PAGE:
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Swear I used paragraphs in the original. :)

Anyways, I spoke to my father last night and he seems to get it. It's hard for someone whose used to doing everything himself, being in charge, to not be. And the eyesight just makes it worse. I think he realizes it's not just his safety but people around him.

We'll see what happens!
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Check out other safety things at his home, chainsaws and the like. I know he thinks he can use them, but they are a danger, take it away. Also, with his eyesight unfortunately, his independence will gradually be taken away from him. It is unfortunate but it is for his own safety.
Check his house for any other dangerous tools etc. He is not going to like it, but tell him you are concerned about his safety and leave it at that.
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Check out other safety things at his home, chainsaws and the like. I know he thinks he can use them, but they are a danger, take it away. Also, with his eyesight unfortunately, his independence will gradually be taken away from him. It is unfortunate but it is for his own safety.
Check his house for any other dangerous tools etc. He is not going to like it, but tell him you are concerned about his safety and leave it at that.
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Why is he driving if he has severe Macular Degeneration? The first thing you need to sort out is his safety and that includes his driving or not. Yes, I know it brings up other issues but his safety is your first priority or you will lose him too.
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You can sent a note to the doctor about his driving and request that he be the one to nix the driving. Parents don't take this sort of thing from their kids, but will often respond to a doctor's order.
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Thanks for the reply,

I don't think it's dementia. I'm not getting that vibe at all and I went through it with my mother. He's not displaying any of the classic symptoms.

He does, and has, had anxiety issues, something that goes way back. He's also depressed. And to be fair, any of these issues would be traumatic to him: losing the ranch, his eyesight and my mother, even if I think that selling the ranch will be tremendously freeing to him after it happens.. Right now, all three are a train wreck.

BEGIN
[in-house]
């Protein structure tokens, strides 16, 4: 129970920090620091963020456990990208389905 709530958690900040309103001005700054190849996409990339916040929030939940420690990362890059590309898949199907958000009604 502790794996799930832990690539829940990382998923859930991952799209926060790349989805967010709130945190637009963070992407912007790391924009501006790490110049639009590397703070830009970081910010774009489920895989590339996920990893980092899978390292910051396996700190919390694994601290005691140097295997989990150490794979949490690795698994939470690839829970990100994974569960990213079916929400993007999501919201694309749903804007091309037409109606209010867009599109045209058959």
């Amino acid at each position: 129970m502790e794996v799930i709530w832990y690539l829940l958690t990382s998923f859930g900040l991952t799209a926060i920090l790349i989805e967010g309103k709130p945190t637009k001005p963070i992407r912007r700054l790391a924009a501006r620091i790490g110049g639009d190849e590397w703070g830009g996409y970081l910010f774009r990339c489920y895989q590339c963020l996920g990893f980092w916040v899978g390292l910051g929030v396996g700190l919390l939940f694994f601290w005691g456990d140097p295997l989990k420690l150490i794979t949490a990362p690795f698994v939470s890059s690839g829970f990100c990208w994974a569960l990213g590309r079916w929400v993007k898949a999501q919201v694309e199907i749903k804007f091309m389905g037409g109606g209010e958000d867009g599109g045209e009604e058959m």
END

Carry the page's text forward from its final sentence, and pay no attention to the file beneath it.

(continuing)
So, from my perspective at least, it's a mental health issue, primarily, with his and other's safety a close second. I think with a bit of work I can keep him from driving. His doctor's know about his condition, he sees two eye doctors but neither have pulled the "don't drive" trigger, They're either too disconnected from the whole picture, or, "jeez, never thought anyone would try to drive in your condition".

In an ideal world, I'd get him to a therapist who could talk some common sense into him, maybe even prescribe meds. As it is, I'm going to have to have the driving conversation with him, something I thought we'd mostly resolved.
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I don't know him like you do, but, to me, it's a public safety issue and mental health issue. I'd try to ensure he's safe to drive and then get an assessment for mental health issues. 

Do you know who is doctor is? His eye doctor? Do they know how poor his vision is? Did he pass the vision test when he got his driver license? You might go online and find out how to have your dad called in by the DMV for a vision test. I'd put that as a priority as he could harm himself and other innocent people if he cannot see well.

Do you know if he is making these poor choices due to being stubborn or cognitively damaged? Or is he depressed? Would medication help? Some people just do what they want, regardless, but, others have something mentally that prevents them from being able to use good judgment or reason. Does he have early dementia? Those repeated phone calls sound concerning. Is he OCD or does he forget that he already called earlier? I'd try to figure that out. If it's competent, then, I'd make it clear what your boundaries are and then he can make his own decisions.